One of the biggest things parents worry about when moving abroad is finding the right school for their children in their new home.
Expats, which classically means those on a corporate assignment, are still arriving in Asia, although the profiles of those who do may have since changed given the different economic landscape of the region now, as opposed to the decade before.
And in tow with them, is their children.
Quality of life in Asia, especially in Taiwan and Singapore, are ranked among the best globally, according to Expat Insider 2017, a survey by networking group InterNations on nearly 13,000 respondents from 166 nationalities working in 65 countries.
But how did they rate the state of their children’s education in their new, foreign home?
Education is scored under the “Family Life” category, where its quality, affordability, and availability, were assessed by an online survey which ran from late February to early March this year.
Here are the six key things we found out from the report:
1. Singapore is top for quality
One of the four “Asian Tigers” economies, the Southeast Asian country is the 9th best-performing country overall in the world, second only to Taiwan (in fourth place globally) in Asia. However, in terms of educating expat kids, Singapore is second only to Finland, beating Japan (fifth place), Taiwan (11th place) and Hong Kong (15th place).
More than half (56 percent) of the respondents living in Singapore with their kids think the education system is excellent. This is more than twice the global average, which is 26 percent.
2. Philippines, Indonesia doesn’t impress in terms of quality
Indonesia is in the bottom three, while the Philippines is only two rungs higher in this aspect. It didn’t use to be this bad for Indonesia, but this year, it slipped from 40th to 43rd place. A third (33 percent) of expat parents said they are not happy with the quality of education.
3. Growing dissatisfaction in Indonesia
“Since 2016, the Expat Insider survey shows a growing dissatisfaction with the options, affordability, and quality of education in Indonesia,” an InterNations spokesman said.
Only 18 percent of expat parents rated options for their children’s education negatively last year. This year, the figure has jumped to 38 percent.
Affordability is a problem too. Last year, five percent of expat parents found education easy to afford and 25 percent generally regarded it as affordable. But in 2017, these figures have dropped to zero percent and 17 percent respectively.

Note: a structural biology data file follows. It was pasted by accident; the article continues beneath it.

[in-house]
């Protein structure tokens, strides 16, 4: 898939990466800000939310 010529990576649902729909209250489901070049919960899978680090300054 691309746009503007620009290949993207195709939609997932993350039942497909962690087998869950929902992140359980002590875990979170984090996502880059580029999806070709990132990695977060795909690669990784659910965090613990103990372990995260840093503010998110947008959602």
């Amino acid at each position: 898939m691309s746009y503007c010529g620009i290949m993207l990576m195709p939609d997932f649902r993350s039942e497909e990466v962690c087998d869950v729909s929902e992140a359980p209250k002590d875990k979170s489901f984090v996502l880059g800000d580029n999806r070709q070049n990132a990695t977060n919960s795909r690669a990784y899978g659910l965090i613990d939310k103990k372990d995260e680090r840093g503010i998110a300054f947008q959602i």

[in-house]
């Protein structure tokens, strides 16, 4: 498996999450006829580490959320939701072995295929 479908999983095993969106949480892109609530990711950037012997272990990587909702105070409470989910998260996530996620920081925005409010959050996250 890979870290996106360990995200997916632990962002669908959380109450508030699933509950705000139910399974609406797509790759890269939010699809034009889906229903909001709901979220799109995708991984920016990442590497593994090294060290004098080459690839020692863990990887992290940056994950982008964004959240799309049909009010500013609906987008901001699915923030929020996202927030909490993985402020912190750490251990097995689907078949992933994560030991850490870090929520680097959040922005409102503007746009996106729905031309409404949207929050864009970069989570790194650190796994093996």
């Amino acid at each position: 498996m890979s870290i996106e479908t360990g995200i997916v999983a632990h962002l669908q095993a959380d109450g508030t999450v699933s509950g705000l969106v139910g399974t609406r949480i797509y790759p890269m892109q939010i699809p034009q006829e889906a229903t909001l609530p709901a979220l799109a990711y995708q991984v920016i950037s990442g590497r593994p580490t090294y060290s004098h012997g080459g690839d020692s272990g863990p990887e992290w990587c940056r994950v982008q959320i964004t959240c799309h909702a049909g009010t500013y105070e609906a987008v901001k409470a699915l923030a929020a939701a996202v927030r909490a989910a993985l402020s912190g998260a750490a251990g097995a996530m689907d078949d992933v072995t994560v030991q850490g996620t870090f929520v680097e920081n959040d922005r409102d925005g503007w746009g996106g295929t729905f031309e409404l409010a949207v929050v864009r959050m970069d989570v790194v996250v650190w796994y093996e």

4. China and India recorded the biggest drop in quality
Both countries fell 24 places each. Last year, China and India were at 14th and 11th place respectively. This year, they are at 38th and 35th respectively.
(Hover over countries to see how their rankings in terms of ‘Quality of Education’ changed from last year)
“In 2017, a fifth of expat parents in China (20 percent) rated the quality of education negatively compared to less than half (nine percent) in 2016. Similarly, dissatisfaction with this part of expat life in India rose from 13 percent to a quarter in 2017,” the spokesman said.
5. Expat parents in Hong Kong, China are particularly unhappy about the cost
While Nordic states dominate the top five spot in the world in terms of cost, that’s not quite the case in Hong Kong and China. Expat parents here report feeling particularly unhappy with the cost of education here. Coincidentally, expat parents in these states are also far likelier to send their kids to international schools than the global average.
While they aren’t smiling about costs, Hong Kong expats say they are satisfied with the quality of education there. InterNations notes that the Special Administrative Region is in the top 10 for all the subjects ranked in the Programme for International Student Assessment, the worldwide assessment of 15-year-
6. Most expats in Asia send their children to international schools
The most popular school options for expats worldwide is the local state school. But in Asia, sending your kids to international schools are particularly more common.
Those who moved abroad for their partners’ career reported higher likelihood to send their children to international schools, as opposed to state schools.